HOME > Chowhound > Home Cooking >
What are you cooking today? Tell us about it
TELL US

Chili Verde, Tomatillos or not

f
foodiefromfl Sep 19, 2008 09:49 AM

Thoughts on the preference of tomatillos in chili verde or straight up chilis only. What is more authentic? What is preferred?

I've seen several chili verde recipes in the internet that look delicious. Some call for tomatillos and some just call for chilis only. I've tried a recipe that called for tomatillos and it turned out great but was pretty sour so I balanced it out with a little sugar.

Just curious on what others think?

  1. 4
    4Cosmo Sep 18, 2011 10:24 AM

    Tomatillos...Si !

    >>Jencounter: I make chile verde tamales every year and I've never used tomatillos. To complicate things: I do use a tomato or two in my chile verde, but never tomatillos.<<

    Hmmm... Well, first of all, I believe the subject was Chili Verde, not chili verde tamales...completely different. Secondly, she mentions using tomatoes like the tomatillo is somehow related to tomatoes...it is not. The tomatillo is from the gooseberry family. Anyway, I highly recommend using tomatillos. They give the chili verde an awesome taste. For those that are finding it sour, you probably are not using ripe tomatillos. Stay away from the dark green and try using the lighter green ones. The combination of the tomatillos with jalapenos and anaheim chilis is the bomb. Use lots of garlic and onions and slow cook that puppy in a crock pot and you won't want to put the leftovers away. Bon appetit!

    4 Replies
    1. re: 4Cosmo
      paulj Sep 18, 2011 11:37 AM

      You aren't allowed to issue a pronouncement like that without identifying your location! That way people can decide whether to applaud your knowledge, or string you up as a heretic (if you are from New Mexico). :)

      1. re: paulj
        4
        4Cosmo Sep 18, 2011 11:55 AM

        lol...wouldn't be the first time I've been strung up. Didn't see a place for location and I'm not sure what that has to do with stringing me up or not but I'm from Lancaster now. I got my training in L.A. Just trying to educate America one person at a time as well as myself. Food is my life. It's funny because as we speak, I have a large batch of chili verde in the slow cooker right now. Come on over and try some. GL

         
        1. re: 4Cosmo
          paulj Sep 18, 2011 12:33 PM

          It's just that New Mexicans can be adamant about not having tomatillos in their chile verde. Nor is it welcomed in the meatier Colorado version. On the other hand, in Mexico, tomatillos are common in both raw and cooked green salsas. So where you are from has a lot to do with your preferred version of chile(i) verde.

          1. re: paulj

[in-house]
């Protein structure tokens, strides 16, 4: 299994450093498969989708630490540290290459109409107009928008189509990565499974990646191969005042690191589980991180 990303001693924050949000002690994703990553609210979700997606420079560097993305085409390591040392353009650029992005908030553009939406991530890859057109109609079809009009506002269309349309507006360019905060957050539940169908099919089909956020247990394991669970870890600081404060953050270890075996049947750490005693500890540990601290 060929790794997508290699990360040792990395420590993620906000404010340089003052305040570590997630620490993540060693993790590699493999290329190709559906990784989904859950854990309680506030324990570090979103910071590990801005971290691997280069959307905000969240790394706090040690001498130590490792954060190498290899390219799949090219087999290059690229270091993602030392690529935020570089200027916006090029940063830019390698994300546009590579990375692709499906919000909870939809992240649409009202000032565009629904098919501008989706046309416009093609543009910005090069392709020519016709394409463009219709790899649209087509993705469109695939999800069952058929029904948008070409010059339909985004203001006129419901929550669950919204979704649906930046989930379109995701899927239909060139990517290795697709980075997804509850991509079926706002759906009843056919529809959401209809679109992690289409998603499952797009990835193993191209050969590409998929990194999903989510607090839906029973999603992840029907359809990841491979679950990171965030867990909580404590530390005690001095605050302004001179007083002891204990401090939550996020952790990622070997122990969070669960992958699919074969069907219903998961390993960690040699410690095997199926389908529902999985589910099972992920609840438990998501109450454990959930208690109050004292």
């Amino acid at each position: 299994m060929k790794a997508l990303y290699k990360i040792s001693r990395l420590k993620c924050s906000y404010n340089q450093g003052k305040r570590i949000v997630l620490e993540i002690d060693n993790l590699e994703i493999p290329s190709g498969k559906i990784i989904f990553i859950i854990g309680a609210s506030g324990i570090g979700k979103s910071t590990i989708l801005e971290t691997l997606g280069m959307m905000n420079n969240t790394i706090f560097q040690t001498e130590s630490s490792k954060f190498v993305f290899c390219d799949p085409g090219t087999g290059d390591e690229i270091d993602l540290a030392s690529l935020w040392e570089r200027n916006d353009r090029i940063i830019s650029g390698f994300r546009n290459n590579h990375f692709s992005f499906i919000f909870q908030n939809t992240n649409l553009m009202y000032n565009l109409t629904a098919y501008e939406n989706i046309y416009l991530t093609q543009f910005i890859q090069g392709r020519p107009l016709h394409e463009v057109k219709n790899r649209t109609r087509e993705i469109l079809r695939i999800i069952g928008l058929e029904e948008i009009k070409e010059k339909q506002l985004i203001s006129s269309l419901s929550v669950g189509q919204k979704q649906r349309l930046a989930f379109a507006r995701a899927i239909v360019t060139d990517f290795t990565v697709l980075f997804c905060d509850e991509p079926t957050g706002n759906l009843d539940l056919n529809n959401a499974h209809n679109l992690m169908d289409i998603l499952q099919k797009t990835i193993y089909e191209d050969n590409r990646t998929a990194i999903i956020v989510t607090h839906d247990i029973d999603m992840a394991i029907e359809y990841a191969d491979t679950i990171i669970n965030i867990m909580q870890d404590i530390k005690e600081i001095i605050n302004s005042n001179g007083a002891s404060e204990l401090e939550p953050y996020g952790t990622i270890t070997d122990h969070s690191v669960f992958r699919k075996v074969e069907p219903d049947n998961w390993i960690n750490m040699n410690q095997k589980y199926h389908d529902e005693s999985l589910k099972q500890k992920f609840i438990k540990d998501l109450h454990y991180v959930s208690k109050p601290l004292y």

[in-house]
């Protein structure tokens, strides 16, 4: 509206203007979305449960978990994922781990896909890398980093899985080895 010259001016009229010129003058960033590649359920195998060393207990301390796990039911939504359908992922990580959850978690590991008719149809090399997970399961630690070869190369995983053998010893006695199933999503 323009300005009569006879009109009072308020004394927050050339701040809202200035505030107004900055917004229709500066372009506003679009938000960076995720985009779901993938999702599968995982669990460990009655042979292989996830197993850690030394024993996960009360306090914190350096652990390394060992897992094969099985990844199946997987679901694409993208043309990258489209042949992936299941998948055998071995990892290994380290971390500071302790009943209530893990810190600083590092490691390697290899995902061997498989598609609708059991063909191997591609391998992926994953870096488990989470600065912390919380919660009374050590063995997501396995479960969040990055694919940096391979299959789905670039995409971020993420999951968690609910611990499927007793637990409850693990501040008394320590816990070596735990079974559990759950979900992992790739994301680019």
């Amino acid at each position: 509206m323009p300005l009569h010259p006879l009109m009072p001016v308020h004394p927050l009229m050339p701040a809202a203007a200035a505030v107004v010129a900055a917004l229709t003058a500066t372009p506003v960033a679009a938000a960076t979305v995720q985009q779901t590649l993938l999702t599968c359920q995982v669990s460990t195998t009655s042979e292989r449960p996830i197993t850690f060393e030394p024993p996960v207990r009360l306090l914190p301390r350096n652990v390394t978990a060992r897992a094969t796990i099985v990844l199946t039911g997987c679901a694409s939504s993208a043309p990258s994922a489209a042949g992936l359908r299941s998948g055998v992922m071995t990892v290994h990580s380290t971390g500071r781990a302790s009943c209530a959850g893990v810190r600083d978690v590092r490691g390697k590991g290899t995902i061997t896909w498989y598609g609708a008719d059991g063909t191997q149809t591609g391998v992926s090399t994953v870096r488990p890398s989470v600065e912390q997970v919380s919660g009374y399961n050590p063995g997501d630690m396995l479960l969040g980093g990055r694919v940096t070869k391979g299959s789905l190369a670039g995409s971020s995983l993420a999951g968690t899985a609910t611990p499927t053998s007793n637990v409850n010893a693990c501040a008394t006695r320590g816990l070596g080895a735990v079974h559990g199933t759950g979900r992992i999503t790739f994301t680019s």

4
            4Cosmo Sep 18, 2011 12:38 PM

            Well, TY for the update. I'll make sure I stay clear of New Mexico...lol.

    2. f
      fallingup Oct 5, 2008 01:52 PM

      Could someone post a recipe for chili verde without tomatillos?

      1 Reply
      1. re: fallingup
        f
        foodiefromfl Oct 23, 2008 02:46 PM

        falingup,
        Here is link to a wesite that looks like they have a decent chili verde without tomatillos. I don't know how to add the link but you can cut and past. I ended up using a recipe that called for tomatillos since I had them on hand and it was delicious. But if you wanted to omit it this recipe looked great.

        http://homecookkirsten.blogspot.com/2...

      2. c
        Cachetes Oct 4, 2008 07:38 PM

        At our house (and my husband grew up in Mexico City), salsa verde contains tomates (tomatillos here), cilantro, garlic, onion, and chiles serranos (chiles poblanos sometimes, but it gives it a different flavor). In his house growing up, tomates (i.e. tomatillos) were essential.

        1. m
          mpalmer6c Oct 2, 2008 08:58 PM

          There is no "authentic." Within countries, within regions, within towns, even within families, recipes vary.

          1 Reply
          1. re: mpalmer6c
            f
            foodiefromfl Oct 4, 2008 06:19 PM

            I ended up making it with tomatillos since I had them on hand and didn't know what else to to with them. And I did use poblanos and Hatch chilis. Turned out terrific and even better the second day. Again, thanks again for all of the input.

          2. k
            KiltedCook Oct 2, 2008 07:40 AM

            Tomatillos - si!

            Posole may have some red tomato in it, but Chile Verde normally has only green chiles, tomatillos and spices. Of course YMMV and a zillion regional variants exist...

            1. DiveFan Sep 19, 2008 02:23 PM

              This is a great topic on the variations of chile stew, which obviously are both regional traditions and The Way Your Mom Made It.

              The chile verde recipes from New Mexico that I've seen over the years usually contain a modest amount of tomato; the availability and use of tomatillo seems to be a recent development. Dave Dewitts site is a good place to start for recipes: http://www.fiery-foods.com/

              Chile stew using green New Mexico chiles has to be a recent variation because the New Mexico chile family is an early 20th century development at NMSU. See the NM chile cultivar history here: http://www.chilepepperinstitute.org/educational-information.html

              If you really want to see the incredible variations in chile around the world, check this database out: http://www.g6csy.net/chile/

              Now, if local markets only cared more about Mexican herbs like hoja santa I'd try that eastern Mexican stew in a flash. Buen provecho!

              EDIT: fixed chile database link.